LDAK Celebrates 40th Anniversary!
Our Historical Highlights and Timeline
LDAK would like to wish families, teachers and the Kingston community a happy summer ahead and share the exciting news of our 40th anniversary. This year marks 40 years since we received Charitable Status as The Frontenac County Association for Children and Adults with Learning Disabilities. We invite you to take a look back with us on the historical journey of our local organization with a mission to serve the LD community. And we would like to say a big thank you to the many volunteers, families and funders who have worked with us over the past four decades to make it all possible.
In 1980, our very first group of parents met in Kingston to discuss the challenges facing people with learning disabilities, and decided to form a local chapter of the provincial association (ACLD). Pat Dudley, who remains an active member and our Treasurer, was among those parents eager to improve the educational climate for children with learning disabilities. Over a few months, our parent group hammered out the details of the Constitution, which was approved in 1981. When Charitable Status was granted one year later, the Frontenac County ACLD (renamed the Learning Disabilities Association of Kingston in 1995) hit the ground running. The Kingston community welcomed a local association dedicated to serving families with learning disabilities.
In the early years, LDAK offered targeted support, referrals, and information on learning disabilities through a phone information service, public lectures and events. Experts shared knowledge and advice on specific issues facing children and families with learning disabilities, a service LDAK proudly continues to offer (free of charge) to this day. In 1992, the Resource Centre was opened on Bath Road, which provided a hub of take-home resources available for parents, caregivers and students.
Over the next two decades, LDAK carried out a series of thematic projects, camps and conferences. Project Success offered reading tutoring, and summer literacy camps for children with learning disabilities followed. The Numeracy & Literacy Festival and social skills programs were other highlights. A series of annual Strategies Conferences, the precursor to our Speak Up for Ability forums, provided the space for parents/caregivers, teachers and other professionals to share resources and collaborate on advancing LD issues. Local school boards (LDSB and ALCDSB) also took part to help bridge the gap between home and school.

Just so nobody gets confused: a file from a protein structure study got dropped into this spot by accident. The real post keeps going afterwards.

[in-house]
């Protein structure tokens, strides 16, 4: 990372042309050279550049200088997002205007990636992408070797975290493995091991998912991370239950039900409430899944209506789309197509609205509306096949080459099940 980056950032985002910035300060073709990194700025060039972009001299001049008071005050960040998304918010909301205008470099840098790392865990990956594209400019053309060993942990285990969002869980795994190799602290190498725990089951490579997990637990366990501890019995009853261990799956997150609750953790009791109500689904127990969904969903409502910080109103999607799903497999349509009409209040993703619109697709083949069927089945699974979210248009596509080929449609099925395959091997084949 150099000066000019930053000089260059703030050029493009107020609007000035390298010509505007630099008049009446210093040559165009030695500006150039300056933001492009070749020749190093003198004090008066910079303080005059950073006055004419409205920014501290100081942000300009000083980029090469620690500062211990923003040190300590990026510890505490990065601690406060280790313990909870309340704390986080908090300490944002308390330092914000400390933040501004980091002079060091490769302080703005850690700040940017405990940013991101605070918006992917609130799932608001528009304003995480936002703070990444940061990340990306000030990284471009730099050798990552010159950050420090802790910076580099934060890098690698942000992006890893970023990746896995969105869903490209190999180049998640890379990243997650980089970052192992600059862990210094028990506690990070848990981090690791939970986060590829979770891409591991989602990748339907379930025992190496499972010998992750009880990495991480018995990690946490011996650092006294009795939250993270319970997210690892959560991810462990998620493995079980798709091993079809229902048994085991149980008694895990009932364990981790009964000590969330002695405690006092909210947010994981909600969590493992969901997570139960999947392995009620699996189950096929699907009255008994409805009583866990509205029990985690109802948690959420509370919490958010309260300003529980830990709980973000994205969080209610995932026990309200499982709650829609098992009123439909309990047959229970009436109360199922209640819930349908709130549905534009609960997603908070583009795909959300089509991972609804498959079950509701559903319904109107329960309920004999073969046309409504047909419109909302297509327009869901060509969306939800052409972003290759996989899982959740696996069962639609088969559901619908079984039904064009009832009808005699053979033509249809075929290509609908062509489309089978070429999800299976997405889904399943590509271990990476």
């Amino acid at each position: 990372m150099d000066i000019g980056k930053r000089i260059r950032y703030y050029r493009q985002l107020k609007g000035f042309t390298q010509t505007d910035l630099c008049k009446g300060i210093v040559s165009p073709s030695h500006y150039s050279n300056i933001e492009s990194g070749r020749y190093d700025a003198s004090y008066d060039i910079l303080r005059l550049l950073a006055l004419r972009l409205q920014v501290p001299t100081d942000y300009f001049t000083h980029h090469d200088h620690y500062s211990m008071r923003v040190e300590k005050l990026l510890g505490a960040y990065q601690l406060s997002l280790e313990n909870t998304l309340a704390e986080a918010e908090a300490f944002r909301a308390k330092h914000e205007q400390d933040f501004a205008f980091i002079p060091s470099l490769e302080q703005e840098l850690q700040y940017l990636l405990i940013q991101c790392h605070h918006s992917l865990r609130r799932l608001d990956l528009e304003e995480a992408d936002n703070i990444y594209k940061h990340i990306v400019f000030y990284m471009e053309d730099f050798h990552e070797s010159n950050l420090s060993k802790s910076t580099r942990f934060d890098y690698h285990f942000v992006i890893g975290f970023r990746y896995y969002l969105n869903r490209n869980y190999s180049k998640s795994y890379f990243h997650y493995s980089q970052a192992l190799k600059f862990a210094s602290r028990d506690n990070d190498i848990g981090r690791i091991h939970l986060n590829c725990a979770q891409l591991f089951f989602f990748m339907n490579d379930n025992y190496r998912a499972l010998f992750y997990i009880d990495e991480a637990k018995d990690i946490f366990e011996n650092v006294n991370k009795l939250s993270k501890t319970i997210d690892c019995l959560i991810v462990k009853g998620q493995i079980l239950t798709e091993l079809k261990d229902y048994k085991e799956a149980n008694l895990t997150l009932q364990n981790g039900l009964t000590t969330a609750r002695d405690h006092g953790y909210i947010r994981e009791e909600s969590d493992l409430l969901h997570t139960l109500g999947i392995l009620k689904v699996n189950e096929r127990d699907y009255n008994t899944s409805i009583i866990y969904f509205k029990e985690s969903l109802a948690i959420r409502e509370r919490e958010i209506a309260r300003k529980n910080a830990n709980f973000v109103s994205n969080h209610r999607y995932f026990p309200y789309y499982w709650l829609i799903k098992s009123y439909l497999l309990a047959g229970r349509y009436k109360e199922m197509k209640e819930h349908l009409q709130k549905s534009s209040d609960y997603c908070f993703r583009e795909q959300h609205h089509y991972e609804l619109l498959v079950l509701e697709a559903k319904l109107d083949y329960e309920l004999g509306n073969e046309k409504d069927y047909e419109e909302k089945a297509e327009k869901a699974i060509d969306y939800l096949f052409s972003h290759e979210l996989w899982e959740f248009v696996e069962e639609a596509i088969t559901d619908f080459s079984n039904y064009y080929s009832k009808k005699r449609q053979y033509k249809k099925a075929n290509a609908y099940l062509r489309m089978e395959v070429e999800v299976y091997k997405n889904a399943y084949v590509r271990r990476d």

LDAK has worked hard to keep up with current educational trends and technologies to offer the latest forms of support to families. In the past 10 years, we have focused more on the use of assistive technology and have offered our Tech Smart Workshop Series and Reading & Robots Rock summer camps. When the Covid-19 pandemic hit, LDAK strategized to pivot our programs online. Despite decreased funding we have been able to offer five webinars and two Speak Up for Ability forums online. Topics have included parent advocacy, support for FSL students and those transitioning to post-secondary education, mental health, literacy and the Right to Read Report.
We are also enthusiastic to have launched our LDAK Literacy Program this year based on the Science of Reading. LDAK recruited and helped train 8 tutors (Queen’s university teacher candidates), who tutor 16 students twice weekly at 3 participating schools. LDAK’s goal is to expand the tutoring program in the future.
Our local community of volunteers, families, and funders have been there supporting and cheering us on along the way. Do you have a favourite memory with LDAK from the past 40 years? Or do you have suggestions about what you would like to see us do next? Please take 5-10 minutes to share your feedback with us in our 2022 Community Voices Survey.
We love to stay connected to our Kingston & area community. One of LDAK’s clients shared: “Is the organization 40 years old? Wow! I became involved with LDAK in about 1990 when my daughter was about 10 and my son about 8... I participated in lots of workshops and evening sessions over the years. I found out about lots of good FREE programs from parents at these sessions.”
Over the past 40 years, LDAK has aspired to be a local leader on LD issues, contributing to the rights and recognition of people who have learning disabilities. Do you want to join us? If you are interested in volunteering, please reach out to us via email at firstname.lastname@example.org. If you are interested in making a donation to LDAK, please do so through our Canada Helps page or click the Donate button on our homepage. Thank you for your ongoing involvement to help create the kind of future we want to see for children who have learning disabilities.